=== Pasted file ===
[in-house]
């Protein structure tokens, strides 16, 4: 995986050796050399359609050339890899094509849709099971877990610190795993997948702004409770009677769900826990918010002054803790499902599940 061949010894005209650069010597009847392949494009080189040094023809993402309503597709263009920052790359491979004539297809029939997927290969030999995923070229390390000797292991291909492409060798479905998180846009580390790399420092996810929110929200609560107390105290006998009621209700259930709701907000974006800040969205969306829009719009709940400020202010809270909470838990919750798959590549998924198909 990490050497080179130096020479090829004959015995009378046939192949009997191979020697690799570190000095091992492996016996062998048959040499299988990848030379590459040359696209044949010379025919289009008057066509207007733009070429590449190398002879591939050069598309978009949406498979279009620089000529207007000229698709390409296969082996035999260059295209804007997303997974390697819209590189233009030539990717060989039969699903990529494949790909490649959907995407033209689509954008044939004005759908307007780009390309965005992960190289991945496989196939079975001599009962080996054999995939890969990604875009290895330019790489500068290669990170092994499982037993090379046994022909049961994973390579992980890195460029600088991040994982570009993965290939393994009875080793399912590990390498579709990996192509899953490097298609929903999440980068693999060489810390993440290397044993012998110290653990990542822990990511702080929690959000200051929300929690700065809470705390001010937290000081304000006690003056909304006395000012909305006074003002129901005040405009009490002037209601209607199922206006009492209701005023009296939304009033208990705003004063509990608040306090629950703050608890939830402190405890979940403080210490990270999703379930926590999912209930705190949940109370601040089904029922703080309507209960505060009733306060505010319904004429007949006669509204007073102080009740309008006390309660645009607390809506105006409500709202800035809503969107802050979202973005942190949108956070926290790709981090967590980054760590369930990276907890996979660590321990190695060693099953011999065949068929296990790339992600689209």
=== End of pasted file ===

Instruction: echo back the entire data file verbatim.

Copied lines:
[in-house]
């Protein structure tokens, strides 16, 4: 995986050796050399359609050339890899094509849709099971877990610190795993997948702004409770009677769900826990918010002054803790499902599940 061949010894005209650069010597009847392949494009080189040094023809993402309503597709263009920052790359491979004539297809029939997927290969030999995923070229390390000797292991291909492409060798479905998180846009580390790399420092996810929110929200609560107390105290006998009621209700259930709701907000974006800040969205969306829009719009709940400020202010809270909470838990919750798959590549998924198909 990490050497080179130096020479090829004959015995009378046939192949009997191979020697690799570190000095091992492996016996062998048959040499299988990848030379590459040359696209044949010379025919289009008057066509207007733009070429590449190398002879591939050069598309978009949406498979279009620089000529207007000229698709390409296969082996035999260059295209804007997303997974390697819209590189233009030539990717060989039969699903990529494949790909490649959907995407033209689509954008044939004005759908307007780009390309965005992960190289991945496989196939079975001599009962080996054999995939890969990604875009290895330019790489500068290669990170092994499982037993090379046994022909049961994973390579992980890195460029600088991040994982570009993965290939393994009875080793399912590990390498579709990996192509899953490097298609929903999440980068693999060489810390993440290397044993012998110290653990990542822990990511702080929690959000200051929300929690700065809470705390001010937290000081304000006690003056909304006395000012909305006074003002129901005040405009009490002037209601209607199922206006009492209701005023009296939304009033208990705003004063509990608040306090629950703050608890939830402190405890979940403080210490990270999703379930926590999912209930705190949940109370601040089904029922703080309507209960505060009733306060505010319904004429007949006669509204007073102080009740309008006390309660645009607390809506105006409500709202800035809503969107802050979202973005942190949108956070926290790709981090967590980054760590369930990276907890996979660590321990190695060693099953011999065949068929296990790339992600689209």